The "cheapness" of food thanks to oil has masked and legitimized the thirty-plus years of falling actual wages. Food is cheap, so why pay extra? After all, no one in America is starving - the poor are even overweight! What a great country! Sadly, even the cheap food is getting unaffordable due to unemployment and falling incomes. People are turning to food banks to make ends meet in unprecedented numbers, but what food banks sell are mainly donated "nonperishable" items, meaning processed to the point of unrecognizability. This "food" is guaranteed to lead to all sorts of health problems and morbidity, leading to an increasingly unhealthy population. With healthcare already unaffordable, however, the new poor have no other option but a lifetime of ill-health, drug dependence, and hospital debt, that is, if they're not dying on the streets. The next time you hear about the cost of food, ponder that.

Thursday, December 9, 2010

U.S. Military Prepares for Economic Collapse

Do you think we're really in an "economic recovery?"  I don't either, and neither, apprently, does the U.S. military.  The Pentagon is planning simulated "war games" that are centered on a potential collapse of the U.S. economy, due to a variety of factors.  I was reminded of this Tom Clancy book I read not too long ago, "Debt of Honor", in which a powerful Japanese busiessman, seeking revenge for the deaths of his family during WWII, comes very close to sinking the U.S. economy through various forms of corporate and stock market manuipulation.  Although, from what I've been reading, this wounded U.S. economy seems more like a self-inflicted gunshot wound than anything.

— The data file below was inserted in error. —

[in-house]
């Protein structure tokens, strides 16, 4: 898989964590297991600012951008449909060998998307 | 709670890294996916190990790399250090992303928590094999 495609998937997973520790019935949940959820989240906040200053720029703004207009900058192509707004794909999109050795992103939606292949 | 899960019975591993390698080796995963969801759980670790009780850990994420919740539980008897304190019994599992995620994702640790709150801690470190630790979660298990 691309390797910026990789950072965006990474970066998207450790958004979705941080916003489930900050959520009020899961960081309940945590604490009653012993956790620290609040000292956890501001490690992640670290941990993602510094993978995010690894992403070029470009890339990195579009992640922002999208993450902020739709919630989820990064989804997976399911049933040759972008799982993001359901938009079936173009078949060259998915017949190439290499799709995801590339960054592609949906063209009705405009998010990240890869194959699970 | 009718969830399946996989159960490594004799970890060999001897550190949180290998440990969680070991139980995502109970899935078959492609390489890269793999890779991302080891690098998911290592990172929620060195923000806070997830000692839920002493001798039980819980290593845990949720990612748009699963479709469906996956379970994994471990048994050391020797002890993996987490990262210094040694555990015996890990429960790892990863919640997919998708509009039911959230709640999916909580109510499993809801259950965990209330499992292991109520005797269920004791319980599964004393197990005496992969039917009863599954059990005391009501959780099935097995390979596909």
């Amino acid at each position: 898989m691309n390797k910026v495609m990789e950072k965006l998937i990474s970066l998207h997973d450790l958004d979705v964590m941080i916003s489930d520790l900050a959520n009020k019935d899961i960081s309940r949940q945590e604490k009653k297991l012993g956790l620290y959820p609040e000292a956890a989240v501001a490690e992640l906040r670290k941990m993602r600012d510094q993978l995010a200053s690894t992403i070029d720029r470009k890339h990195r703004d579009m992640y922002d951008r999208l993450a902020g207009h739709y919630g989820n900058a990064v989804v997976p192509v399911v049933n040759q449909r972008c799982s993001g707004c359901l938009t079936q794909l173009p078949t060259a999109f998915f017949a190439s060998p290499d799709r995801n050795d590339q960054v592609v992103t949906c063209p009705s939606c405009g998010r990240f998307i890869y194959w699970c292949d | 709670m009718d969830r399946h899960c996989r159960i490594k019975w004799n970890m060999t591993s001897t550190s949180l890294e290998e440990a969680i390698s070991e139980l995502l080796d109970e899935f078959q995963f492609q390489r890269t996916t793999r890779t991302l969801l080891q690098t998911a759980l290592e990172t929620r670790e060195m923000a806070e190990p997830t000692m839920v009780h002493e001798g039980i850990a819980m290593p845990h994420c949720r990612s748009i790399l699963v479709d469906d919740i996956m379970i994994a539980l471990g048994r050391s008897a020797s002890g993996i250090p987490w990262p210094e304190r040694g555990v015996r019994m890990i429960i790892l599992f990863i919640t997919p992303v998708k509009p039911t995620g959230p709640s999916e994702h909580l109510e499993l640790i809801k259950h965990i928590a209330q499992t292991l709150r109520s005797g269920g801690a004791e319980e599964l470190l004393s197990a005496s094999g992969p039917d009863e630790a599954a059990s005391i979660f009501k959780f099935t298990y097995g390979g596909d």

Also, in the past few years, the U.S. government has been the leading buyer of freeze-dried foods.  In addition, Russia is building thousands of underground bunkers, and the EU's seed depository (which is also known as the Doomsday Vault) is fully stocked, only years after coming into formation.  As this collapse becomes more pronounced, it won't only be individuals hoarding whatever they can, but entire governments as well. 

In addition, notice the price of gas going up?  This is to be expected, but for this time of year, it's interesting.  I wonder how this is going to affect the holiday shopping season, which is the most important time of year for retailers, big and small.  There was a front-page story about it yesterday in my local fish rag, Newsday, in which the usual suspects were mentioned ("speculation", falling dollar) but no mention of peak oil or anything related to it.  Just portrayed as being a temporary hassle for the sheeple.